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Squamish mill site on LNG map; Clark signs agreement with Malaysia's Petronas (VIDEO)

Natural Gas Development Minister Rich Coleman (left), B.C. trade representative Ben Stewart and Premier Christy Clark tour the Petronas LNG Complex in Malaysia, the world
Natural Gas Development Minister Rich Coleman (left), B.C. trade representative Ben Stewart and Premier Christy Clark tour the Petronas LNG Complex in Malaysia, the world's largest LNG import and production facility on a single site.
— image credit: B.C. government photo

A brownfield pulp mill site at Squamish could end up the first of B.C.'s 13 proposed liquefied natural gas exporters.

Premier Christy Clark has signed her second letter of intent since arriving in Asia for an LNG sales trip. It's for one of the smallest, at Woodfibre, where the last of a series of forest operations closed in 2006. The pulp mill's main legacy is an industrial-sized FortisBC natural gas line, which a company owned by Indonesian billionaire Sukanto Tanoto has proposed to use for an LNG export terminal.

Private ownership, a century of industrial history on the B.C. coast and the existing pipeline make the Woodfibre site one of the simpler proposals to bring online.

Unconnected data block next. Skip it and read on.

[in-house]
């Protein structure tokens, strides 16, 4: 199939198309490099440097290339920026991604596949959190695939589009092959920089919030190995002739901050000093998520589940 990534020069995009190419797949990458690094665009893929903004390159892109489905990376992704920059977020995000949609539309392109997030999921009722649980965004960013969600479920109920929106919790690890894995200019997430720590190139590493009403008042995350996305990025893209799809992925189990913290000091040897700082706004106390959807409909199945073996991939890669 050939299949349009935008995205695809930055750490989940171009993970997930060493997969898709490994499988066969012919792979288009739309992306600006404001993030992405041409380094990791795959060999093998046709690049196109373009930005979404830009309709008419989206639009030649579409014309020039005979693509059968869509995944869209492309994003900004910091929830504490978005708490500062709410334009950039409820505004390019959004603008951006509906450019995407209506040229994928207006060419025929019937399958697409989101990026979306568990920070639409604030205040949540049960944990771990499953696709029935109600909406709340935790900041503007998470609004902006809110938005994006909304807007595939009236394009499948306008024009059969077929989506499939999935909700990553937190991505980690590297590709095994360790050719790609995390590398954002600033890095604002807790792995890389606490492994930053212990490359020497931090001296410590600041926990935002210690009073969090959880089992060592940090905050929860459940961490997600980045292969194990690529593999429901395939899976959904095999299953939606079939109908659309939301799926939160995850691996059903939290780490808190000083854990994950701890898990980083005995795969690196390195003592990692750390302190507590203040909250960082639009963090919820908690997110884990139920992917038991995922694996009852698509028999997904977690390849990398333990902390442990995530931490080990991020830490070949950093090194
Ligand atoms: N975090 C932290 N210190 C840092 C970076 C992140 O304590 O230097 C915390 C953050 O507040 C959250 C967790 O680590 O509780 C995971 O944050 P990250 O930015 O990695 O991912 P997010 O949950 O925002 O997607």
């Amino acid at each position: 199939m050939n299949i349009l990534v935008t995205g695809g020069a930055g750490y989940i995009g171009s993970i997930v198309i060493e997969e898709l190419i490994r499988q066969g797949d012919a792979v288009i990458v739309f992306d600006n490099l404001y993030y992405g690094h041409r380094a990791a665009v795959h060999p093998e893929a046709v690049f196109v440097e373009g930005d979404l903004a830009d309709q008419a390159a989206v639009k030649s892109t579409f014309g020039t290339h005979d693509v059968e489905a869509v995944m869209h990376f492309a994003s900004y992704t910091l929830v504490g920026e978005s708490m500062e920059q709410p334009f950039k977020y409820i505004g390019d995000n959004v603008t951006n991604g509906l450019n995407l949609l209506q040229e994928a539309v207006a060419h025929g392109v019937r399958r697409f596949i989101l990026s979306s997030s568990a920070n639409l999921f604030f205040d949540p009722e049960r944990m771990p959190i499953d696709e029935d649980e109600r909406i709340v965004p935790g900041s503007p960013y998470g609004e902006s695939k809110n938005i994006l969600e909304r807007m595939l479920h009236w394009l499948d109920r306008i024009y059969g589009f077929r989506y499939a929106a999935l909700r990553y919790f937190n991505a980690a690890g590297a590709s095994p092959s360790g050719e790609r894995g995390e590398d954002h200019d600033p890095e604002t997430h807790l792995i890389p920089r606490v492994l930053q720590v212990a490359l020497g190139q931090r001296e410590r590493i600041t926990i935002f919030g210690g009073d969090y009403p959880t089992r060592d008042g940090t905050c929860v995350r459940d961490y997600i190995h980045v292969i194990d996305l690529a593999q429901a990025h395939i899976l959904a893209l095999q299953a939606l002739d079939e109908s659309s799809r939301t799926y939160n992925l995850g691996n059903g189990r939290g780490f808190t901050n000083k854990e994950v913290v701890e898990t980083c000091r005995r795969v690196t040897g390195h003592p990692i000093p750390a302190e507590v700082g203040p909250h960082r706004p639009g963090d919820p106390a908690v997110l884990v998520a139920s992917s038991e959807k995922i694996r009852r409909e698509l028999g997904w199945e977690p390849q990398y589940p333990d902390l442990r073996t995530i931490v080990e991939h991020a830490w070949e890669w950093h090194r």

The largest agreement was signed Monday with Malaysian giant Petronas for export facilities at Port Edward on the B.C. North Coast. Purchase agreements from petroleum corporations in China, Japan, India and Brunei were unveiled at ceremonies in Kuala Lumpur.

Before the trip, Clark signed a similar letter of intent with a consortium headed by Shell Canada for a high-volume pipeline and LNG export facilities at Kitimat.

In an interview from Singapore, Clark said the Asian network offered by Petronas shows the world's biggest players are responding to B.C.'s stable economy and its tax rates for gas exports. Clark said the China and India markets alone have steep growth ahead, with India Oil projecting a five-fold increase in gas use over the next decade.

"Today when you look at world events, you look at what's happening with Russia and Crimea, you look at what happens in Africa on a regular basis, and some of the things that have happened in Australia where they've changed the goalposts, companies want one partner that they can trust explicitly," Clark said. "And that is us."

The consortium of Shell, PetroChina, Korea Gas and Mitsubishi identified their projects in Africa, Russia and Australia as competing for their investment capital.

B.C.'s biggest obstacles are the price in Asia by 2018, labour cost and building pipelines over the Rocky Mountains.

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